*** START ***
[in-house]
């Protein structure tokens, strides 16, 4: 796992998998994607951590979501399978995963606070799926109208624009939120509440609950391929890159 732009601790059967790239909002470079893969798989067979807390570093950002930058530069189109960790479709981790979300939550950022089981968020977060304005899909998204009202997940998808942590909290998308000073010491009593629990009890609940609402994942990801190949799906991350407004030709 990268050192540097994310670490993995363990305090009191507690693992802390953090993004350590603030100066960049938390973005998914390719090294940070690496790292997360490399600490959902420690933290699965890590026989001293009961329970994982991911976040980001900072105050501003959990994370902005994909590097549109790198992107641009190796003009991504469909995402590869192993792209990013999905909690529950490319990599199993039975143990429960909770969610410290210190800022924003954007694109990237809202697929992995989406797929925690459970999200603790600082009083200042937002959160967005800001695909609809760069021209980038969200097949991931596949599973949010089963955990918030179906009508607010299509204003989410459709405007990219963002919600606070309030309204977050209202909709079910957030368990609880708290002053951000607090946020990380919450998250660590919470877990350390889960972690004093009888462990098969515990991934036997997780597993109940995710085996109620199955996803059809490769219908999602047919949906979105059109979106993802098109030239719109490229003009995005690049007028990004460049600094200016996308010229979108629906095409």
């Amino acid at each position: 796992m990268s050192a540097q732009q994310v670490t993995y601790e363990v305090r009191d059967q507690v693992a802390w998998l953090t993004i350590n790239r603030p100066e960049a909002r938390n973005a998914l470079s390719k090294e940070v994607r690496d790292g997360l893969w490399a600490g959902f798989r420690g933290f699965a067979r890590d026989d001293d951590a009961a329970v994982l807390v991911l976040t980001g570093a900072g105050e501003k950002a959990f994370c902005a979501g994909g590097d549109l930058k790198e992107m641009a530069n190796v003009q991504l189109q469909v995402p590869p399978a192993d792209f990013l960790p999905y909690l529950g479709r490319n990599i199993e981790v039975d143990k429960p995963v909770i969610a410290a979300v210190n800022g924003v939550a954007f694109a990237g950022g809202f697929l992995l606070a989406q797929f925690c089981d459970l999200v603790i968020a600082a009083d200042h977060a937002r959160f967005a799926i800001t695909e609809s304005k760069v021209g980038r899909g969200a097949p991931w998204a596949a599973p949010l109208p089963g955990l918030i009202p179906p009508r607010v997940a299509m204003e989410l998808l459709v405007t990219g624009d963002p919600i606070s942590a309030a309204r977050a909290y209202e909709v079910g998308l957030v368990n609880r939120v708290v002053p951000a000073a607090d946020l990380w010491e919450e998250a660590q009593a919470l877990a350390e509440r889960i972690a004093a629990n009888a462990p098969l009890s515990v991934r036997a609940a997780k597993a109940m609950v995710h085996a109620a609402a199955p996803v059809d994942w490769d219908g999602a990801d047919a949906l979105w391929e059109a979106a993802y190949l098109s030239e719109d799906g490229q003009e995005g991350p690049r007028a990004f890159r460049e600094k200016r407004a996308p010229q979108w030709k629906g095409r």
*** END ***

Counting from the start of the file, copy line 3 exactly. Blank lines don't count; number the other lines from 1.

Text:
């Amino acid at each position: 796992m990268s050192a540097q732009q994310v670490t993995y601790e363990v305090r009191d059967q507690v693992a802390w998998l953090t993004i350590n790239r603030p100066e960049a909002r938390n973005a998914l470079s390719k090294e940070v994607r690496d790292g997360l893969w490399a600490g959902f798989r420690g933290f699965a067979r890590d026989d001293d951590a009961a329970v994982l807390v991911l976040t980001g570093a900072g105050e501003k950002a959990f994370c902005a979501g994909g590097d549109l930058k790198e992107m641009a530069n190796v003009q991504l189109q469909v995402p590869p399978a192993d792209f990013l960790p999905y909690l529950g479709r490319n990599i199993e981790v039975d143990k429960p995963v909770i969610a410290a979300v210190n800022g924003v939550a954007f694109a990237g950022g809202f697929l992995l606070a989406q797929f925690c089981d459970l999200v603790i968020a600082a009083d200042h977060a937002r959160f967005a799926i800001t695909e609809s304005k760069v021209g980038r899909g969200a097949p991931w998204a596949a599973p949010l109208p089963g955990l918030i009202p179906p009508r607010v997940a299509m204003e989410l998808l459709v405007t990219g624009d963002p919600i606070s942590a309030a309204r977050a909290y209202e909709v079910g998308l957030v368990n609880r939120v708290v002053p951000a000073a607090d946020l990380w010491e919450e998250a660590q009593a919470l877990a350390e509440r889960i972690a004093a629990n009888a462990p098969l009890s515990v991934r036997a609940a997780k597993a109940m609950v995710h085996a109620a609402a199955p996803v059809d994942w490769d219908g999602a990801d047919a949906l979105w391929e059109a979106a993802y190949l098109s030239e719109d799906g490229q003009e995005g991350p690049r007028a990004f890159r460049e600094k200016r407004a996308p010229q979108w030709k629906g095409r």